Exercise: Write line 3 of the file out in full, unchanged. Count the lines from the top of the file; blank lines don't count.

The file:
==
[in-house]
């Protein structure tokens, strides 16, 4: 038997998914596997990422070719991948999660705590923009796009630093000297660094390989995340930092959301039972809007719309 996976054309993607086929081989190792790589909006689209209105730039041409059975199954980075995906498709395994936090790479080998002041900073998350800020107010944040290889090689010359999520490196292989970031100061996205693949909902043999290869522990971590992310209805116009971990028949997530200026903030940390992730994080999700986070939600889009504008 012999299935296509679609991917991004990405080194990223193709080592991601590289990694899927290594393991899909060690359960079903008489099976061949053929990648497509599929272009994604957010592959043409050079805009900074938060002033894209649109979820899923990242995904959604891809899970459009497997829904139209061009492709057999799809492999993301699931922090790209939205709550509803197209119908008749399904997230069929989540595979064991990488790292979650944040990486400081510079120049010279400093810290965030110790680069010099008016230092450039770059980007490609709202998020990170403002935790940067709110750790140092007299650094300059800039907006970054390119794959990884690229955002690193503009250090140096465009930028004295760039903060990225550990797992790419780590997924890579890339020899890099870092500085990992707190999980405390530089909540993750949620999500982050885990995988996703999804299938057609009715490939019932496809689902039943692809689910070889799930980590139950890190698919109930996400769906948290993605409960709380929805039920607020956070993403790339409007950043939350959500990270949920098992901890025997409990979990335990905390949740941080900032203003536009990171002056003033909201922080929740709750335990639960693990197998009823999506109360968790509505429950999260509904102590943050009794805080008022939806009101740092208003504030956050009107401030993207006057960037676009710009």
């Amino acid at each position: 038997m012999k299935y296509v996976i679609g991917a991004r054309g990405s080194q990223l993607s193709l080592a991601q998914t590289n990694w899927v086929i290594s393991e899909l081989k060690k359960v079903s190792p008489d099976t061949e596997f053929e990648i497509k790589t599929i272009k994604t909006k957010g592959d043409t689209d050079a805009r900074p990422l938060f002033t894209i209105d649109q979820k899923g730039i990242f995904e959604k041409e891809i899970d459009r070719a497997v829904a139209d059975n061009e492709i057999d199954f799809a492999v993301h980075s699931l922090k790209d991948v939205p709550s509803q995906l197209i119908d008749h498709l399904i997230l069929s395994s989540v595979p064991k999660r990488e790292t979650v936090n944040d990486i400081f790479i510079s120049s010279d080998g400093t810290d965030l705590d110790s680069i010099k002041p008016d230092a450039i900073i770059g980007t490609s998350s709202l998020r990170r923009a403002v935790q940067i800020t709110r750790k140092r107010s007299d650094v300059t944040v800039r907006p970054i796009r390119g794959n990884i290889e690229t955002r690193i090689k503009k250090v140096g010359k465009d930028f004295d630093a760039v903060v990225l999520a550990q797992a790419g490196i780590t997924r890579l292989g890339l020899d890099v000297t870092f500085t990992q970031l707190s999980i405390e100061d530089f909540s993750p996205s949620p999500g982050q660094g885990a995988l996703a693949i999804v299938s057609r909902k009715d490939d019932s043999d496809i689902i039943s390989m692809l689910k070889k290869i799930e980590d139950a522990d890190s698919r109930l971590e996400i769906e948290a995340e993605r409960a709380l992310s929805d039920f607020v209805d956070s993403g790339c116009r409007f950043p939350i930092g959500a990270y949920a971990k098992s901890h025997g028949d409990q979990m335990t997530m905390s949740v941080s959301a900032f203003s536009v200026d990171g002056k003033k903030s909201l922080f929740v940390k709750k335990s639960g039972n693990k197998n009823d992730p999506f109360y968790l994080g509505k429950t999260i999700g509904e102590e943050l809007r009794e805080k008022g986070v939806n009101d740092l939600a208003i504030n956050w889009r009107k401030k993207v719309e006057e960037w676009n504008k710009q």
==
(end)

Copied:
């Amino acid at each position: 038997m012999k299935y296509v996976i679609g991917a991004r054309g990405s080194q990223l993607s193709l080592a991601q998914t590289n990694w899927v086929i290594s393991e899909l081989k060690k359960v079903s190792p008489d099976t061949e596997f053929e990648i497509k790589t599929i272009k994604t909006k957010g592959d043409t689209d050079a805009r900074p990422l938060f002033t894209i209105d649109q979820k899923g730039i990242f995904e959604k041409e891809i899970d459009r070719a497997v829904a139209d059975n061009e492709i057999d199954f799809a492999v993301h980075s699931l922090k790209d991948v939205p709550s509803q995906l197209i119908d008749h498709l399904i997230l069929s395994s989540v595979p064991k999660r990488e790292t979650v936090n944040d990486i400081f790479i510079s120049s010279d080998g400093t810290d965030l705590d110790s680069i010099k002041p008016d230092a450039i900073i770059g980007t490609s998350s709202l998020r990170r923009a403002v935790q940067i800020t709110r750790k140092r107010s007299d650094v300059t944040v800039r907006p970054i796009r390119g794959n990884i290889e690229t955002r690193i090689k503009k250090v140096g010359k465009d930028f004295d630093a760039v903060v990225l999520a550990q797992a790419g490196i780590t997924r890579l292989g890339l020899d890099v000297t870092f500085t990992q970031l707190s999980i405390e100061d530089f909540s993750p996205s949620p999500g982050q660094g885990a995988l996703a693949i999804v299938s057609r909902k009715d490939d019932s043999d496809i689902i039943s390989m692809l689910k070889k290869i799930e980590d139950a522990d890190s698919r109930l971590e996400i769906e948290a995340e993605r409960a709380l992310s929805d039920f607020v209805d956070s993403g790339c116009r409007f950043p939350i930092g959500a990270y949920a971990k098992s901890h025997g028949d409990q979990m335990t997530m905390s949740v941080s959301a900032f203003s536009v200026d990171g002056k003033k903030s909201l922080f929740v940390k709750k335990s639960g039972n693990k197998n009823d992730p999506f109360y968790l994080g509505k429950t999260i999700g509904e102590e943050l809007r009794e805080k008022g986070v939806n009101d740092l939600a208003i504030n956050w889009r009107k401030k993207v719309e006057e960037w676009n504008k710009q």